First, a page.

Ransomware has been put on the front lines as a cyber security threat, and Locky was one of the first strains to set the standards for modern techniques. The variants that emerged in campaigns in August 2017 and beginning of September have once again directed attention towards the Locky ransomware variants, and the risk it presents to unsuspecting victims. Let’s take a closer look at the new Locky campaigns and what businesses can do to protect themselves effectively from variants.
IKARUS Flies Past Defenses
On August 9, a new Locky variant became part of a large-scale, email-based campaign and managed to slip past some company defenses. IKARUSdilapidated, named from a text string found within the code of the malicious downloaded file, was sent to tens of thousands of inboxes in three days, Threatpost reported. The emails themselves contained little to no content, just the attachment. Because IKARUSdilapidated is still a new strain, it’s currently read as an “unknown file” and is allowed to enter organizations and secure inboxes.
If a user opens the document, they’ll see unusual text, along with the instruction to “Enable macro if data encoding is incorrect”. Users who follow this command will actually be saving and running a binary file that downloads the encryption trojan, enabling the ransomware to take over. This first wave of IKARUSdilapidated has been dubbed the Diablo variant. An infected system will have files renamed to a unique 16-letter and number combination with a “.diablo6” extension, according to BankInfoSecurity. The ransom demands for these attacks ranged from $2,150 to $4,300 in exchange for a decryption key.
Lukitus locks down with social engineering
The flight of IKARUSdilapidated doesn’t stop there. A week later the ransomware was used in a second wave of attacks, this time coming from a botnet of zombie servers, Threatpost reported. The emails and attachments used in this campaign appeared as though they came from a recipient’s trusted business-class multifunction printer. Users received an email that used a popular printer model as the subject line to trick them into believing it was a legitimate message. This wave started on August 18, and was delivered over the course of three days in three stages, making it a large and involved attack. According to BankInfoSecurity, other individuals might have received similar convincing messages with subject lines about missed voicemail or outstanding invoices to lure victims into opening the attachments. These files used Lukitus – meaning “locking” in Finnish – as the extension.
“This is a more mature campaign, targeting office workers whose workstations are part of a corporate network linked to multifunction scanners and printers,” security expert Faith Orhan told Threatpost. “As many employees today scan original documents at the company printer and email them to themselves and others, this malware-laden email will look very innocent.”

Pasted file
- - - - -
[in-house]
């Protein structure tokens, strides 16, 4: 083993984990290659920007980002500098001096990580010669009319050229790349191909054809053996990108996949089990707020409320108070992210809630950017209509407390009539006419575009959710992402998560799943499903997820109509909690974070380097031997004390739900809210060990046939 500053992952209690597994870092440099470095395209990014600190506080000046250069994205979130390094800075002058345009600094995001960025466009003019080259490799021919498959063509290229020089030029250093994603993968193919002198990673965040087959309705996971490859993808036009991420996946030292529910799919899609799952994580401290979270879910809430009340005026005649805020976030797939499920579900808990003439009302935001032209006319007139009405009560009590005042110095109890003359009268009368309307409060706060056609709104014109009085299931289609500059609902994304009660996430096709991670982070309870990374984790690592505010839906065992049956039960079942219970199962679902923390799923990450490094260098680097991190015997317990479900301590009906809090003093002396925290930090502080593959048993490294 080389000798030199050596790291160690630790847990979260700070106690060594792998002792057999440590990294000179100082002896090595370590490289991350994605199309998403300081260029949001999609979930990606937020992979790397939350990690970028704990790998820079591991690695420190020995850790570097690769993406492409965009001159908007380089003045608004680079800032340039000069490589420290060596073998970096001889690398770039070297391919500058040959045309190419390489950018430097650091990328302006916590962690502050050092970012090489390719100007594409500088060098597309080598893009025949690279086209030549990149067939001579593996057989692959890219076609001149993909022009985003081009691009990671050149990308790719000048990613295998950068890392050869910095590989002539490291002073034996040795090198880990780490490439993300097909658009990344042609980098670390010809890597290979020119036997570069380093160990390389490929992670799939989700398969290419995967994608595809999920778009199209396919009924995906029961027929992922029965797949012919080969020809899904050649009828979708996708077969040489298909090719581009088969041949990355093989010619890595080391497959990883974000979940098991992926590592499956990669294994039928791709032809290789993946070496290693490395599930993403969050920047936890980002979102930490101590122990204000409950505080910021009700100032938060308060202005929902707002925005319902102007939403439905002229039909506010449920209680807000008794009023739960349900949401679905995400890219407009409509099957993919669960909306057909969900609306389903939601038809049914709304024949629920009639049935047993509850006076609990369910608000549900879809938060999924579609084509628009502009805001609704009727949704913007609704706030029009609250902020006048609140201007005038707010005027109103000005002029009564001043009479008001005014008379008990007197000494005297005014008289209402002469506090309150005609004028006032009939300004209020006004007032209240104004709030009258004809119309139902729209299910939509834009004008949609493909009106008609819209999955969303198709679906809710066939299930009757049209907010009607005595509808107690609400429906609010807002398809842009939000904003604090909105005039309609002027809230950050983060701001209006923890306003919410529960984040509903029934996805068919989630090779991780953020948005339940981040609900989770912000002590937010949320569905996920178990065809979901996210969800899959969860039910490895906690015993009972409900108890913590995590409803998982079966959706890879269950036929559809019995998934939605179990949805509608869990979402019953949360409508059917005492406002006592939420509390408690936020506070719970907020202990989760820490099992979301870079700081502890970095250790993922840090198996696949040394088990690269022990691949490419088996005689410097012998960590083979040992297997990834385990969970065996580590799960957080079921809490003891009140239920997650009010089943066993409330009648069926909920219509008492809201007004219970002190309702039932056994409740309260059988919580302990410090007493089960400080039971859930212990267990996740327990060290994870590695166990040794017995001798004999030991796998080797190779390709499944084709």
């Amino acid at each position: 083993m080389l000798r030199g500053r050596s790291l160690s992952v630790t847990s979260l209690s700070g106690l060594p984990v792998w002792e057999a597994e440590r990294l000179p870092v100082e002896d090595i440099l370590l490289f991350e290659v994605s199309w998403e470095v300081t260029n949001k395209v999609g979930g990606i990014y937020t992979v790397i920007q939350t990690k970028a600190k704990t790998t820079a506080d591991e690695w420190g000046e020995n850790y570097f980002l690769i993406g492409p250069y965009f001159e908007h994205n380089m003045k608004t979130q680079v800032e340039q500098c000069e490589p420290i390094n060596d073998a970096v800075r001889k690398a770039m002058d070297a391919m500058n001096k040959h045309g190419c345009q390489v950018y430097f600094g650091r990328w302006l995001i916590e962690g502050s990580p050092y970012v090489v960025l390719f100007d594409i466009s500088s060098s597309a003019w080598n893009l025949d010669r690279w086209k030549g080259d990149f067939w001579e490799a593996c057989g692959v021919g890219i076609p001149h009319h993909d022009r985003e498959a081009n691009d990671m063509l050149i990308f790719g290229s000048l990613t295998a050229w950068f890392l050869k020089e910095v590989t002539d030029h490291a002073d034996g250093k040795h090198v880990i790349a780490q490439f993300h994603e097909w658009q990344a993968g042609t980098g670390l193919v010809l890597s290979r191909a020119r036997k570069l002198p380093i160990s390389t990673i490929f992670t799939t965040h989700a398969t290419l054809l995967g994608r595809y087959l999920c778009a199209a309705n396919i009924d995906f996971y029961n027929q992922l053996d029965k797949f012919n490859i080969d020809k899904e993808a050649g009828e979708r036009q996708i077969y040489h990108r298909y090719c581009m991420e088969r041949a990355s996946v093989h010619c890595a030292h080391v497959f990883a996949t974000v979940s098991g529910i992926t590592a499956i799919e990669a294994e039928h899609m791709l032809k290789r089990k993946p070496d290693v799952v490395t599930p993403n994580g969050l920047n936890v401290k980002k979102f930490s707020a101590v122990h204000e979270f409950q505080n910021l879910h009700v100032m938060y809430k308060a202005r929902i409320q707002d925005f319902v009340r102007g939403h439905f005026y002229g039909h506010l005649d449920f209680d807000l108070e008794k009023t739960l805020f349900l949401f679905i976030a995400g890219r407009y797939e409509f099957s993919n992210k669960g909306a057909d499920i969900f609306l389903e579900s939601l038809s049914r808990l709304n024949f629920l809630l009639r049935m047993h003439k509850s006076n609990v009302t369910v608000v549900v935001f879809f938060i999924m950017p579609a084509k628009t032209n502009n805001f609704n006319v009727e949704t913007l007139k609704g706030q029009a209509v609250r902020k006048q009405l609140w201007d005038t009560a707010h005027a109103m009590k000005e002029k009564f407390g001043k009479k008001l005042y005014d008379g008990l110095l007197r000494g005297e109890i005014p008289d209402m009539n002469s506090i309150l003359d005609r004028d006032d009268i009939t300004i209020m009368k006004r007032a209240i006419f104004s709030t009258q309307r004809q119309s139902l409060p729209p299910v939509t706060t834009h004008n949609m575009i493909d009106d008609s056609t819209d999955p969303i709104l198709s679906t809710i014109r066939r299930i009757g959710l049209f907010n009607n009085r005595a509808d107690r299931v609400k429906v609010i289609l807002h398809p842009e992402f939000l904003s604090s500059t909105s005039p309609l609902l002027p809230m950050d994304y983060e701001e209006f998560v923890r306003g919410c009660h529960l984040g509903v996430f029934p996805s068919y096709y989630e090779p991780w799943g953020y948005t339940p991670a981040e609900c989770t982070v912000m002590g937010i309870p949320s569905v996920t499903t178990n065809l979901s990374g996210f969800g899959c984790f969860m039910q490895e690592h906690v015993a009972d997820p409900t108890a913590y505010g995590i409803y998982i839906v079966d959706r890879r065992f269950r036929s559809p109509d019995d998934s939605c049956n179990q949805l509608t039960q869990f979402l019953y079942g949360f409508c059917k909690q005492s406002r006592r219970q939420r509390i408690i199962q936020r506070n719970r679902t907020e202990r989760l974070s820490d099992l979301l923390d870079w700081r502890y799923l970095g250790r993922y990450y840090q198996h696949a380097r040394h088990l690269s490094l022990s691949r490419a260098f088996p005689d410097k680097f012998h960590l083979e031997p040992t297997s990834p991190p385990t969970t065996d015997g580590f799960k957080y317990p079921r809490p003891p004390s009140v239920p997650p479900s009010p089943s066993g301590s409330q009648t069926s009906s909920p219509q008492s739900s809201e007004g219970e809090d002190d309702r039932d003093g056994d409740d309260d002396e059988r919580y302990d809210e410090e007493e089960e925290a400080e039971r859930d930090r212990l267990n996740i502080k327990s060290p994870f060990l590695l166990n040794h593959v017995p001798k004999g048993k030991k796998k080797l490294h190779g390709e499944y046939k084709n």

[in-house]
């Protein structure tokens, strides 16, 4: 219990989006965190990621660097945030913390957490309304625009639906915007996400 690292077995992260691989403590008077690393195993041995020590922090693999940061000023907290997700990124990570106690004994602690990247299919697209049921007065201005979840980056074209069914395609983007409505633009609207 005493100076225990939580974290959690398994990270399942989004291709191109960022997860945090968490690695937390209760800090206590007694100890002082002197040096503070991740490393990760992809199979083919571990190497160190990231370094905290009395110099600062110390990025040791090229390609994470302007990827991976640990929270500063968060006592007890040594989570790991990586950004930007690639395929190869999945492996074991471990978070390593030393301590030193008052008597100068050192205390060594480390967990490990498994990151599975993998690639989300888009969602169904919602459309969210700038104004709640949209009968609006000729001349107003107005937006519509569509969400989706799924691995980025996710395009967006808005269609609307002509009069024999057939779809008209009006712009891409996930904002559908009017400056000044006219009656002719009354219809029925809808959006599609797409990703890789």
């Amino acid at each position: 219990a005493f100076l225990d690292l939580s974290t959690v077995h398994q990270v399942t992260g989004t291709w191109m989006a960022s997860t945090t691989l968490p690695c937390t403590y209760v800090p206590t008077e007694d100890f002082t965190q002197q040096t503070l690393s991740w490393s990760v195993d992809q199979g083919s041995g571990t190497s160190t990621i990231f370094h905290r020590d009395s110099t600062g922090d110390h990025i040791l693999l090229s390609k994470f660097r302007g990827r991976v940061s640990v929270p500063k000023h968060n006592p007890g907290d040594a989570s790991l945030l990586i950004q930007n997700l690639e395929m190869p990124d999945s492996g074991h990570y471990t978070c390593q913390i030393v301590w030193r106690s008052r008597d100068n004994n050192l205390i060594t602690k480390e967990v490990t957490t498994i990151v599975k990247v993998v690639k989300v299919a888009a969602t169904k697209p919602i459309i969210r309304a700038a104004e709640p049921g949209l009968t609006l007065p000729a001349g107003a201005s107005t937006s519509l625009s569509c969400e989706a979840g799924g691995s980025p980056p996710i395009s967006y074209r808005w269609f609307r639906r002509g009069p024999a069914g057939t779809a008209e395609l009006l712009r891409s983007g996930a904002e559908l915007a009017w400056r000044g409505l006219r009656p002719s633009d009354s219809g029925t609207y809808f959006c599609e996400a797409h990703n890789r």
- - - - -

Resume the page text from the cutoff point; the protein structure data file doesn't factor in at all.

Further, a smaller wave of IKARUSdilapidated ransomware came from a campaign featuring a message about a bill or billing inquiry. The email would appear to be from a French post office with the word “FRACTURE” as the subject line. Social engineering is the biggest thread tying in each part of IKARUSdilapidated together. This is proving to be a ransomware variant that’s adept at learning, reaching out to more users and advancing to bypass security measures.
“While it might pain you to do so, it’s critical to not give in.”
Protecting Yourself Without Paying
Within the past two years, cyber criminals have earned $25 million across 35 unique ransomware strains. Locky remains one of the most effective and profitable method, earning $7.8 million from victims, according to Threatpost. The success of Locky and its rising variants come from the author’s focus on malware development and improving the supporting botnet infrastructure. These efforts help the ransomware spread wider and faster than its competitors. Fortunately, there are a few steps that business can take to protect themselves from Locky and other ransomware threats:
- Do not pay: While it might pain you to do so, it’s critical to not give in. Paying the ransom doesn’t guarantee that the attackers will follow through on their promises. They might demand more money or attack you again in the future because they know there’s the potential of a quick payday.
- Train your staff: Your employees are the best first line of defense against ransomware. Train them to know what a malicious email looks like and when to question files they’re clicking on. This can significantly decrease the number of people that fall for these tactics.
- Establish a backup plan: If ransomware does get onto your system, restoring everything from backups is one of the easiest ways to avoid paying while minimizing data loss and damages. It might take some time, but it’s often better than the alternative.
- Implement security proactively: Attackers won’t wait, and neither should you. Implement layered security measures like application control, threat detection and response (TDR), reboot to restore solutions, to fill in the gaps left behind by an anti-virus only approach. This will help protect PCs across the enterprise as well as servers from sophisticated malware attacks.